The larger debate and engagement, cross-fertilisation of ideas, a process that Atal Bihari Vajpayee and (then national security advisor) Brajesh Mishra had founded, is over. The small, new NSAB is purely an in-house resource reporting to the NSA.

The two scientific advisory councils, to the prime minister and the Cabinet, have worked in fits and starts.

The Modi government appointed its own chief scientific advisor only as it neared its fifth year, found a top scientist, but downgraded the position further from minister of state to secretary.

It had been scaled down earlier from Cabinet minister to MoS when noted nuclear scientist R Chidambaram had succeeded A P J Abdul Kalam.

The scientific advisory council to the PM was earlier headed by Dr C N R Rao. It is more or less defunct now.

The Modi government lost three of its four internationally-known economists within its four years: Raghuram Rajan, Arvind Panagariya and Arvind Subramanian.

The fourth, current Reserve Bank of India Governor Urjit Patel, from all accounts, is now chafing and fighting back for professional honour and institutional autonomy, done with being compliant if not complicit with the monetary embarrassment of demonetisation.

Belatedly, as the economy struggled after demonetisation, this government did revive the Prime Minister's Economic Advisory Council with fanfare.

But you know what? The prime minister doesn't meet the council. He only meets the two heads, embedded within the government: Economist Bibek Debroy and former IAS officer and expenditure secretary Ratan Watal.

For the remaining four, it may be good for their CVs, but little else. Most of the reports prepared for the prime minister by Debroy and Watal, I understand, aren't even shared with these 'outsiders'.

This is purely a government of insiders.

Outsiders are useful cheerleaders.

There is impatience with scholarship. We should have known this when the prime minister made his 'Hard work beats Harvard' jibe in the Uttar Pradesh election campaign.

Never mind that it takes enormous hard work for someone to get to Harvard in the first place and a government, if it is open-minded, can have the best from Harvard, MIT, Yale and even JNU to serve it.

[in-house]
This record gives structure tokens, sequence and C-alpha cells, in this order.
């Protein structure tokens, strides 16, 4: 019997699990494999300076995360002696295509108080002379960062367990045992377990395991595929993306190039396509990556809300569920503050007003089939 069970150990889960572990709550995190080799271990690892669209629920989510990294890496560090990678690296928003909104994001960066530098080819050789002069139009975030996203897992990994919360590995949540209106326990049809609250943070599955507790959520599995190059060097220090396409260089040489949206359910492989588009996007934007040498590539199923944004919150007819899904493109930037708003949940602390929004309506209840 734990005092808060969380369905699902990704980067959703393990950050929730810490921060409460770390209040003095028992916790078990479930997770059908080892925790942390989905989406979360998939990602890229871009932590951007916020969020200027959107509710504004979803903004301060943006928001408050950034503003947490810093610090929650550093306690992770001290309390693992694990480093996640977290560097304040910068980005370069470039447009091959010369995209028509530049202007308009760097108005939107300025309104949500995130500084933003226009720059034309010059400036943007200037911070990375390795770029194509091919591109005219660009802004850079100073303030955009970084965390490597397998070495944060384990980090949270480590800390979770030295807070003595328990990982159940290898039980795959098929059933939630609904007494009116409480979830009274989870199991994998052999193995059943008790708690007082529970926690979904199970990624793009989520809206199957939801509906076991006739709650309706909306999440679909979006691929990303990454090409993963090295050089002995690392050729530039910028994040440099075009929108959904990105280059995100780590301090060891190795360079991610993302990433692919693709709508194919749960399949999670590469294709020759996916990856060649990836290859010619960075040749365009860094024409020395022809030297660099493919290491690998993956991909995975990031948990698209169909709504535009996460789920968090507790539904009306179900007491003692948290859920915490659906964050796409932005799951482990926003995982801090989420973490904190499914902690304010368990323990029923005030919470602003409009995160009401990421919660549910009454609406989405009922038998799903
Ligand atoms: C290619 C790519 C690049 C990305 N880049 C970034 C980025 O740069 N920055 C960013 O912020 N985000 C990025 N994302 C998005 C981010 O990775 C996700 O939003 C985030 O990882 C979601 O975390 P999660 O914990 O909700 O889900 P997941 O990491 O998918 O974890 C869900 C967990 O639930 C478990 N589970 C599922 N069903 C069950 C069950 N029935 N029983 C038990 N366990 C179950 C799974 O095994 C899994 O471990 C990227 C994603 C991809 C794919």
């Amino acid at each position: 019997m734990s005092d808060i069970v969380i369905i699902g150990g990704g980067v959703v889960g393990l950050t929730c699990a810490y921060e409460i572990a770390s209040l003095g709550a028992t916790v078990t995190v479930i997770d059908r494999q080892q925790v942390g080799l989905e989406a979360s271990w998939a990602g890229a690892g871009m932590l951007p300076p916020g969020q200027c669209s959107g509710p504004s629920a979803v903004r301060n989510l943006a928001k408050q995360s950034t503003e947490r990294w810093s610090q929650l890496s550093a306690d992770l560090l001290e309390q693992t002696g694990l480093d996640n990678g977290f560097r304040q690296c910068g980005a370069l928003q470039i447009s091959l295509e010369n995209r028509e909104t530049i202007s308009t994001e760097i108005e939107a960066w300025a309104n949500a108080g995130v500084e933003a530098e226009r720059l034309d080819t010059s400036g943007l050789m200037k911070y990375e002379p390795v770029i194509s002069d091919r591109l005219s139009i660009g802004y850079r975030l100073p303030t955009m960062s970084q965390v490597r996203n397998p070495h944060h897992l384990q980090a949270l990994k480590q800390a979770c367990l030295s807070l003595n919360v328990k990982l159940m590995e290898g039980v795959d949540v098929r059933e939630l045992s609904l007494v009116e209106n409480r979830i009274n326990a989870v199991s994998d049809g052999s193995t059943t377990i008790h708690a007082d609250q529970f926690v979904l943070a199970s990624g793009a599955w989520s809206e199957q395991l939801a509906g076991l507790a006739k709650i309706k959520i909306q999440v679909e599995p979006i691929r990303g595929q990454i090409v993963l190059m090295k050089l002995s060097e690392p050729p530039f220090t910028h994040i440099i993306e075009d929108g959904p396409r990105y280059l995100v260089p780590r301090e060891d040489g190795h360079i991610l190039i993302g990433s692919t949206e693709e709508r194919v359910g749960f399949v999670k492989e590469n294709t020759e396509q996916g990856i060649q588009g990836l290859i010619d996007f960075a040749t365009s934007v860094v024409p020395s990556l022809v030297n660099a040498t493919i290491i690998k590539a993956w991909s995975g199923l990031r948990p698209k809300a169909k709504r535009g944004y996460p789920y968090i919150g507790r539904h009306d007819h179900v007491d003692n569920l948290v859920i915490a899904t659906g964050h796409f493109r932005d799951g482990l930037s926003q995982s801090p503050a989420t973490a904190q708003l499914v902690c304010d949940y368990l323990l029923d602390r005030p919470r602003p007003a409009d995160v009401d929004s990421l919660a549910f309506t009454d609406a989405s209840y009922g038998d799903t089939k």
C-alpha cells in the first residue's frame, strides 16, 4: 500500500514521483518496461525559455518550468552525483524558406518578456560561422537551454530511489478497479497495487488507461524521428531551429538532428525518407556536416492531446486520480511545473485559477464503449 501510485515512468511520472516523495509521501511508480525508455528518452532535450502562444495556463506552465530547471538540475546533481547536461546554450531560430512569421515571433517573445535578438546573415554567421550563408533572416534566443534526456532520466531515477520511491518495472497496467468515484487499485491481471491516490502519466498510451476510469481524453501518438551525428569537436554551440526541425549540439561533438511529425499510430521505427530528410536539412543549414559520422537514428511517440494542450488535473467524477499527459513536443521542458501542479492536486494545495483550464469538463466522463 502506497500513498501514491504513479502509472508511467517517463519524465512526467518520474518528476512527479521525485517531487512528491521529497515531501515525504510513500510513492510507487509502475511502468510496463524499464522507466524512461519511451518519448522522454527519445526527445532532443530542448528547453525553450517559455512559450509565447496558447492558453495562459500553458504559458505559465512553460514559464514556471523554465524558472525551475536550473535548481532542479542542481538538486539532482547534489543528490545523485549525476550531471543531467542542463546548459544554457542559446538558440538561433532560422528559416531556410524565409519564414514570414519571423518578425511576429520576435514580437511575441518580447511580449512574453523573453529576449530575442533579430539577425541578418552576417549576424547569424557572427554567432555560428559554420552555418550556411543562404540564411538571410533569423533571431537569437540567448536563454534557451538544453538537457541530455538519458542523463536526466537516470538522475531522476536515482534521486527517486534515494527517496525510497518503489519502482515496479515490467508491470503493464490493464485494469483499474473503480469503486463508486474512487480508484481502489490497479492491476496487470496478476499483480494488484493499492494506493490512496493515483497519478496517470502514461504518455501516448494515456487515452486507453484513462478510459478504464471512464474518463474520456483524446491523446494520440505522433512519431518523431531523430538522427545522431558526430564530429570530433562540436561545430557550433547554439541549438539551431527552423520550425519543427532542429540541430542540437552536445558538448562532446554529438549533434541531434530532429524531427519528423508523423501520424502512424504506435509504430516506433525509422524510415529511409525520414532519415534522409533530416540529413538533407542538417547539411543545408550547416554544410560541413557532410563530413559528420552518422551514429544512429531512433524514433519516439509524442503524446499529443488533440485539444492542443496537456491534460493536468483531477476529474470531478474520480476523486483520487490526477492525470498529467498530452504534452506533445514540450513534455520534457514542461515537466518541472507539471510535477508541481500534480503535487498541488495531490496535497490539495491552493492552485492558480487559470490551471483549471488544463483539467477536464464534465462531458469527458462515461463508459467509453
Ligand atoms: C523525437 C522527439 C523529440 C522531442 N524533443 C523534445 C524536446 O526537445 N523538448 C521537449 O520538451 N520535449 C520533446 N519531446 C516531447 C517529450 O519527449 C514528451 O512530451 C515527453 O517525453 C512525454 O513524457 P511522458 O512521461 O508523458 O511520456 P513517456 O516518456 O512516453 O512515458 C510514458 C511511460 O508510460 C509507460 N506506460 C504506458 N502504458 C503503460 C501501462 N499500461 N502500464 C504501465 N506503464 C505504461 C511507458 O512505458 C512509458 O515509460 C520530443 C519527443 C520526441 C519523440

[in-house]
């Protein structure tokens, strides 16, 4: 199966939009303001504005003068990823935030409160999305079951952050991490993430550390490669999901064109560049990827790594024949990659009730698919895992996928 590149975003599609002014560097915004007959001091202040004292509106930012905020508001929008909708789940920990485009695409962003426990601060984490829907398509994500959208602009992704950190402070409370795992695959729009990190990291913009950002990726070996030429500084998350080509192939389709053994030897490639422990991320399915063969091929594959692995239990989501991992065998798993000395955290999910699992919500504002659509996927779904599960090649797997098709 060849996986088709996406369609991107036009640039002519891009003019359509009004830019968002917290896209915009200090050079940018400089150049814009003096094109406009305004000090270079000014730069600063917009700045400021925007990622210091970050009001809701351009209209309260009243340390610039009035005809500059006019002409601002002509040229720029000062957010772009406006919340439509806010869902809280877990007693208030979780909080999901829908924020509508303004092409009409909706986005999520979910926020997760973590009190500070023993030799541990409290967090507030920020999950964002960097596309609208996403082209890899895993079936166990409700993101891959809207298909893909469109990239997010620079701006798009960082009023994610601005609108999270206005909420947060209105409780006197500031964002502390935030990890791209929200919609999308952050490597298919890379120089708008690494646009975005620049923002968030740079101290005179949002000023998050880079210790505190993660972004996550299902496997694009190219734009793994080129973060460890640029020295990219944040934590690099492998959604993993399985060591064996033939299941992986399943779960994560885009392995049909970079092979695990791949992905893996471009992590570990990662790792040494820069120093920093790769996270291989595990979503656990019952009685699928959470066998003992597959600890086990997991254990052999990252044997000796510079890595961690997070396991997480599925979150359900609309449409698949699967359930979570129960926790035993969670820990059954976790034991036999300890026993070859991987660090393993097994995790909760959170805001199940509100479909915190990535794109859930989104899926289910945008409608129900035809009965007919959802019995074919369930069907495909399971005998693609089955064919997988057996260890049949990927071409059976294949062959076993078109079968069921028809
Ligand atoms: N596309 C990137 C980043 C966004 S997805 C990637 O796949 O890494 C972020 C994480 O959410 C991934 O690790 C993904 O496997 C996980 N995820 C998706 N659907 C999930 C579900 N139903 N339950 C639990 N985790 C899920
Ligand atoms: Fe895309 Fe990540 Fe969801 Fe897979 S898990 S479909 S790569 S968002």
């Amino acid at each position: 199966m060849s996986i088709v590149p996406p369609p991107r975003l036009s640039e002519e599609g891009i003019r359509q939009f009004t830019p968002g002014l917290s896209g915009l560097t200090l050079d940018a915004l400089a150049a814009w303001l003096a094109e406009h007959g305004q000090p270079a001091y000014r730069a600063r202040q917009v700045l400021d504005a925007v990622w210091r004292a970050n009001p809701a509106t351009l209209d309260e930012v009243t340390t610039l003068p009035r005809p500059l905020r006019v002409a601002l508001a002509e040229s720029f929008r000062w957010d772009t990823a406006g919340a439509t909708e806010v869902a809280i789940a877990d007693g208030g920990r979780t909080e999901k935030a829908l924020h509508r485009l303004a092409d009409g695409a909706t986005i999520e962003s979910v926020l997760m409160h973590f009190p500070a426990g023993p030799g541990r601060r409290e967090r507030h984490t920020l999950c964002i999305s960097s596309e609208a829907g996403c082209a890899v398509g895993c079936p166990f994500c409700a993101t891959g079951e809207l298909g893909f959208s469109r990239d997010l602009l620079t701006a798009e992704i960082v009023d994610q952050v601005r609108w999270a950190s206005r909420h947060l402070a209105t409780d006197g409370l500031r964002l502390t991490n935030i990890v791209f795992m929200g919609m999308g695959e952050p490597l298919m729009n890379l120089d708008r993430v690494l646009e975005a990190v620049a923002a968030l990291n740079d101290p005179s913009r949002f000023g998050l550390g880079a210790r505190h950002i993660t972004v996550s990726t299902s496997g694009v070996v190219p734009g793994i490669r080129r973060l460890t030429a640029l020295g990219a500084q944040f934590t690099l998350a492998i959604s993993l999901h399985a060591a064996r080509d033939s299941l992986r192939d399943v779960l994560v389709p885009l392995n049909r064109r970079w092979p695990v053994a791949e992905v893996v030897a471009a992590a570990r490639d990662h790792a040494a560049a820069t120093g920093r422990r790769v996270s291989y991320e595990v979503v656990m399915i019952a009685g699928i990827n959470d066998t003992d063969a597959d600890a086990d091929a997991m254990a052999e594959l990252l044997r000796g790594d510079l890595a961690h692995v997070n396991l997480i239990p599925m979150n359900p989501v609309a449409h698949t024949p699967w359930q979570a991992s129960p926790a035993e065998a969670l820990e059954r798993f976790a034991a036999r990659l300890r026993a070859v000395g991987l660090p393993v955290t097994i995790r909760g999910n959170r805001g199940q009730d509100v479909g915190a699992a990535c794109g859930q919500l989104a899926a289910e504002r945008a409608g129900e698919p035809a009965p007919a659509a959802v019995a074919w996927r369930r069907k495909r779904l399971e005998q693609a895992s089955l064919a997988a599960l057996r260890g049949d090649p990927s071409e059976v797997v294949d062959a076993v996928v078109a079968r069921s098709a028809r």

It was no surprise recently when the government made an important change in the minimum qualification for the appointment of chief economic advisor after Dr Subramanian's departure. The new CEA no longer needs to have an economics doctorate. Just evidence of 'hard work' would do, I suppose.

Both Modi and Amit Anilchandra Shah believed the earlier National Democratic Alliance Cabinet, under Vajpayee, wasn't quite their party's. Now that they had the majority, they weren't going to give any outsider any space, no matter what unique talents somebody brought.

This brings us to our third question. Does it matter to the voter?

Good leaders have great minds. But great leaders also have large hearts.

Indira Gandhi too ran her government from her office, but think of the talent she collected around her.

Or think of Ronald Reagan, a fine communicator, charming orator and an instinctive leader, but no intellectual giant. He built a super-talented economic and strategic team and won the Cold War.

Modi and Shah seemed to believe that the great matter they needed, they believed, was available within. But, all capital is limited.

The Modi government exhausted its intellectual capital by its third year.

Two recent, but less reported reform roll-backs by this government underline this: The medical education reform Bill, which the NITI Aayog had spent four years drafting, and sale of coal mines by private companies.

It was a result of poor home work, and a subsequent loss of nerve.

This sums up the Modi government's current travails, the stall in key sectors, fading momentum, irritability -- I do not believe I have seen a Cabinet minister admonish and tick off journalists as this defence minister routinely does, and when they are merely asking legitimate questions.

This is why a second term, which looked a certainty a year ago, now seems IFFY, in all capital letters.

By special arrangement with The Print